Out Of Home Today is the leading source for news and information on the out of home industry.

- Advertisement -

Long Live Out of Home Advertising!

Vive la publicité extérieure

0 401

Creative Tips From the First Poster Designers

By Dee Prier, OOH Media Freelancer

My family and I recently visited Paris. We had a few milestones to celebrate and decided a trip to Paris would be memorable for everyone. My daughter studies the language, and my son had never been to Europe.  My husband and I had been to Paris before and enjoyed it so much that we wanted to bring the kids.  We rationalized the expense and said this was an educational trip, and our kids would experience another culture firsthand.  Plus, I was turning 50 and wanted to do so in style. There, I said it for everyone to know. Sigh. 

 

A couple of mornings we couldn’t get the teens out of bed early enough to sight-see (shocker).  So the quinquagenarians of the lot, set out on foot to explore.  Always lovers of French Posters, we were on a hunt to find vintage cycling posters- hubby is an avid cyclist. We walked all over, crossing the Seine and back again, going to every vintage poster store Google could map. We bought two posters; an alcoholic beverage (Fap’ Anis) and cycling (Alycon) both have blue as primary color and that was what we were looking for. Upon return we learned neither is rare. As I write this, that probably means we overpaid. C’est la vie.  We didn’t know what we were doing or buying or not buying.  We didn’t know what we didn’t know. We knew what we liked.  When we returned home, we still had the bug and educated ourselves on the subject.  This is where the reader would think “you should have done this BEFORE going”.  I agree, but now we have reason to go back! See what I did there?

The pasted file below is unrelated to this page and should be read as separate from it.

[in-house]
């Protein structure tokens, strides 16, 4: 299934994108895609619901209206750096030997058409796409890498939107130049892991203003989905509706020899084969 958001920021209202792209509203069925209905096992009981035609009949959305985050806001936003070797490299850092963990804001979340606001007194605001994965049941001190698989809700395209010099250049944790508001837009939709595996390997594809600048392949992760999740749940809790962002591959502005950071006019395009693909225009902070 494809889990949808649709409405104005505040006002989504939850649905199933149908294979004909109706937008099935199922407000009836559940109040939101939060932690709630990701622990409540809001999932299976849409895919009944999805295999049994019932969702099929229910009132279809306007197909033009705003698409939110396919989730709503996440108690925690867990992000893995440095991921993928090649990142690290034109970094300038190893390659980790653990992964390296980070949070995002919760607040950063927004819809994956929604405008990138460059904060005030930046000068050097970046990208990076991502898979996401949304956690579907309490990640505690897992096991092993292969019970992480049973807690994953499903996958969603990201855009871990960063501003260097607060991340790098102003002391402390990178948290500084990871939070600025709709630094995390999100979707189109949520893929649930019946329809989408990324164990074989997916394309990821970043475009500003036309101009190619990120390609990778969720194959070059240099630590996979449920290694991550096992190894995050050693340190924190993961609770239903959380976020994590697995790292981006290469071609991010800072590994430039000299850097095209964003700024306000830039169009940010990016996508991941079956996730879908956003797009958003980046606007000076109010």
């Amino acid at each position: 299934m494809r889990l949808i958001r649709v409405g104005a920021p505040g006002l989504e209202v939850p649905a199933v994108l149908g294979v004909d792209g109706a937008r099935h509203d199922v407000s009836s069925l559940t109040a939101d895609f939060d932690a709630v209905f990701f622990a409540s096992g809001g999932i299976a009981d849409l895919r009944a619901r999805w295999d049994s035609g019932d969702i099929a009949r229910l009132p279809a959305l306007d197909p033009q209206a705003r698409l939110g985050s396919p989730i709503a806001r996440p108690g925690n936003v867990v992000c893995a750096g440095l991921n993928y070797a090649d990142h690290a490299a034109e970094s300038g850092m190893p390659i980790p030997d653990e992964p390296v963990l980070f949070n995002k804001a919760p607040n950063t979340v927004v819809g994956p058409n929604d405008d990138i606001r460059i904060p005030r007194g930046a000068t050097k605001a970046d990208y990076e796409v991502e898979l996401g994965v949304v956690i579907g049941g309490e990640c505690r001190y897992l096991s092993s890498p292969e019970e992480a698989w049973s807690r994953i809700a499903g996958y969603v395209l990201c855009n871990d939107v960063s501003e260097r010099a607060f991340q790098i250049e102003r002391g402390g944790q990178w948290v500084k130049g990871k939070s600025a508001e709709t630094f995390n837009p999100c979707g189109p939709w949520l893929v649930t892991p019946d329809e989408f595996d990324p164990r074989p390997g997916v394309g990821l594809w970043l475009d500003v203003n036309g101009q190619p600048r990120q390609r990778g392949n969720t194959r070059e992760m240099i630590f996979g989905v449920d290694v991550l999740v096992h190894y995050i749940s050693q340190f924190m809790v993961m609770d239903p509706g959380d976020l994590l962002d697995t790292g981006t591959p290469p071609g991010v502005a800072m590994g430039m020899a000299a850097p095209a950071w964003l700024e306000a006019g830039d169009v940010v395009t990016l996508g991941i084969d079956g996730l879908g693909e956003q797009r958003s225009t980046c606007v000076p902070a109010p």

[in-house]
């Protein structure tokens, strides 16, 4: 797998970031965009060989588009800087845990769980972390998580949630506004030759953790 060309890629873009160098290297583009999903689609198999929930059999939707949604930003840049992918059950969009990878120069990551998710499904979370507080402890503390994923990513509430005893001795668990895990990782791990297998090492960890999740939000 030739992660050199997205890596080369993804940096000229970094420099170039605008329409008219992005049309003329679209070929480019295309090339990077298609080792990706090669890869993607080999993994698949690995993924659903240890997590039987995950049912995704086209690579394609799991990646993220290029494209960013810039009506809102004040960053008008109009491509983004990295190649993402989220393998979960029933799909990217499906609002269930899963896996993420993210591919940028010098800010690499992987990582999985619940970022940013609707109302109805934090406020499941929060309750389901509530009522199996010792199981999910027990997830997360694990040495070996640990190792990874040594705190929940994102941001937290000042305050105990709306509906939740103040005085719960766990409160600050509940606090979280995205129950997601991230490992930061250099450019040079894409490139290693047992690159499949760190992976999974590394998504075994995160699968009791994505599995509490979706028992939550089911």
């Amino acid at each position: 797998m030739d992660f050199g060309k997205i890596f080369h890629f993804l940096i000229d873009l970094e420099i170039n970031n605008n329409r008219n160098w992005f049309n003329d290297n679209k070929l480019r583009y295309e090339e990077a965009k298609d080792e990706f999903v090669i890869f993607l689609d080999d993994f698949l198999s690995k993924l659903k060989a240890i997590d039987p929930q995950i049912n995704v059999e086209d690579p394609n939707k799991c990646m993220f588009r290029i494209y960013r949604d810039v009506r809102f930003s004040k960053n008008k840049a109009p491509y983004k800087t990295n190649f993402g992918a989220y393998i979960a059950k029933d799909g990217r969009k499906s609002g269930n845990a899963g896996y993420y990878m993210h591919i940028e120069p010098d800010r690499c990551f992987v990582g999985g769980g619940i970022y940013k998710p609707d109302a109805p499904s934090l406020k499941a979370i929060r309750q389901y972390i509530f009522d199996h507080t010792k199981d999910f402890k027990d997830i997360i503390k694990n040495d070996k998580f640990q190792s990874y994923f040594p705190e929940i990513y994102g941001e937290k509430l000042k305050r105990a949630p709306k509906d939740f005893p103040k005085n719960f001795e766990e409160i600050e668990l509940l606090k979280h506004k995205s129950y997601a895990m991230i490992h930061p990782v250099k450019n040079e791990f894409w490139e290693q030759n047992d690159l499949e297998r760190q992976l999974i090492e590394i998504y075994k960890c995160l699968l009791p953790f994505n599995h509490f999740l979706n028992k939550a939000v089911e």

What I found while flipping through ‘larger than life’ vintage posters in France and back in our homeland, is something that I learned as an out of home media buyer 20 something years ago. The best image is bold, visually appealing, without a lot of type i.e., seven words or less. (I know you’ve heard that before!) These are all elements anyone related to out of home creative has ever heard, or ever will hear regarding creative.  Why is that?  Because the idea of grabbing attention, keeping it visually attractive, and getting to the point quickly was figured out as early as 1890 when the first posters were created and displayed in France!  As buyers, we’ve all purchased plenty of awesome signage and had horrendous cluttered creative displayed. Why is that? A number of reasons – one is ego, we are buyers and majority of us not schooled artists and therefore what do we know? This is an entirely different article though,  lets go back to my point of early French posters getting it right the first time.

My family’s favorite French Poster artist isn’t even French!  Leonetto Cappiello hailed from Tuscany and arrived in Paris when he was 21.  After dappling in sketches, caricatures, sculptures and other medium, Leonetto found his niche with posters and then created advertising posters for another 40 years.  Talk about steady work.

It pays to point out here, the advertising poster of the 1890s is equivalent to today’s street media, regardless of the continent.  Our beloved roadside came later.  The fact that early poster images were kept short, sweet and simple is remarkable and before its time. 

Here are examples:

Paris, 1900. A Wall Full of Posters.  Today’s Dedicated Wildposting Location

Paris 1936

Paris 1936

 

 

 

One of my favorite posters Bitter Campari.
The simplicity by Cappiello.

 

 

 

 

 

Only later, the conscious effort was made to add phone numbers, hours of operation, days of operation, directions, contact names, QR codes, URLs,  various fonts, etc. and disaster, sometimes all on the same piece!

 

 

photo of mcdonalds' bus shelter

 

More often than not, I’d like to think today’s out of home creative is crafted with the same guidelines the early posters of France displayed, such as this McDonalds’ shelter.  

 

 

 

Vive la publicité extérieure.  Translation: Long live out of home advertising!

 

 

 

- Advertisement -

- Advertisement -

Leave A Reply

Your email address will not be published.

This site uses Akismet to reduce spam. Learn how your comment data is processed.